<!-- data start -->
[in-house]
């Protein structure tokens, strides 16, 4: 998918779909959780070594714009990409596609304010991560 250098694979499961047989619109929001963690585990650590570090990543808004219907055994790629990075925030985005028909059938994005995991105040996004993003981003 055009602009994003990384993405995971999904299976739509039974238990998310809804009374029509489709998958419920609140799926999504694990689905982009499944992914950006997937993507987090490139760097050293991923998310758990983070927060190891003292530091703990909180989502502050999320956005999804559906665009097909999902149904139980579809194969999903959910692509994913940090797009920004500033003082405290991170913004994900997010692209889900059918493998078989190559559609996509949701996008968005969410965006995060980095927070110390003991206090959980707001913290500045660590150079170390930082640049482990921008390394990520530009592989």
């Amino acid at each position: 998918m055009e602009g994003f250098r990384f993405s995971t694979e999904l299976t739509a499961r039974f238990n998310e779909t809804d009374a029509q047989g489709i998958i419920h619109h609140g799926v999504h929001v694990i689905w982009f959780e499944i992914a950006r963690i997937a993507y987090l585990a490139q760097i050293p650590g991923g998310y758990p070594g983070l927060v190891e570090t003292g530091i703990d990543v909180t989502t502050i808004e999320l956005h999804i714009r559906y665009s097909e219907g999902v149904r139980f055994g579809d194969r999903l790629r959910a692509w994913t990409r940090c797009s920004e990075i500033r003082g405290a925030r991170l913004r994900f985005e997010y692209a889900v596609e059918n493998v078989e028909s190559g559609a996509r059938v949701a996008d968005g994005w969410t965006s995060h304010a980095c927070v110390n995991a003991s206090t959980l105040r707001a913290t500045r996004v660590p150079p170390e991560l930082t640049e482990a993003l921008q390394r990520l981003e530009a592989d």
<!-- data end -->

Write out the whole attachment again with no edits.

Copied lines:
[in-house]
């Protein structure tokens, strides 16, 4: 998918779909959780070594714009990409596609304010991560 250098694979499961047989619109929001963690585990650590570090990543808004219907055994790629990075925030985005028909059938994005995991105040996004993003981003 055009602009994003990384993405995971999904299976739509039974238990998310809804009374029509489709998958419920609140799926999504694990689905982009499944992914950006997937993507987090490139760097050293991923998310758990983070927060190891003292530091703990909180989502502050999320956005999804559906665009097909999902149904139980579809194969999903959910692509994913940090797009920004500033003082405290991170913004994900997010692209889900059918493998078989190559559609996509949701996008968005969410965006995060980095927070110390003991206090959980707001913290500045660590150079170390930082640049482990921008390394990520530009592989």
């Amino acid at each position: 998918m055009e602009g994003f250098r990384f993405s995971t694979e999904l299976t739509a499961r039974f238990n998310e779909t809804d009374a029509q047989g489709i998958i419920h619109h609140g799926v999504h929001v694990i689905w982009f959780e499944i992914a950006r963690i997937a993507y987090l585990a490139q760097i050293p650590g991923g998310y758990p070594g983070l927060v190891e570090t003292g530091i703990d990543v909180t989502t502050i808004e999320l956005h999804i714009r559906y665009s097909e219907g999902v149904r139980f055994g579809d194969r999903l790629r959910a692509w994913t990409r940090c797009s920004e990075i500033r003082g405290a925030r991170l913004r994900f985005e997010y692209a889900v596609e059918n493998v078989e028909s190559g559609a996509r059938v949701a996008d968005g994005w969410t965006s995060h304010a980095c927070v110390n995991a003991s206090t959980l105040r707001a913290t500045r996004v660590p150079p170390e991560l930082t640049e482990a993003l921008q390394r990520l981003e530009a592989d």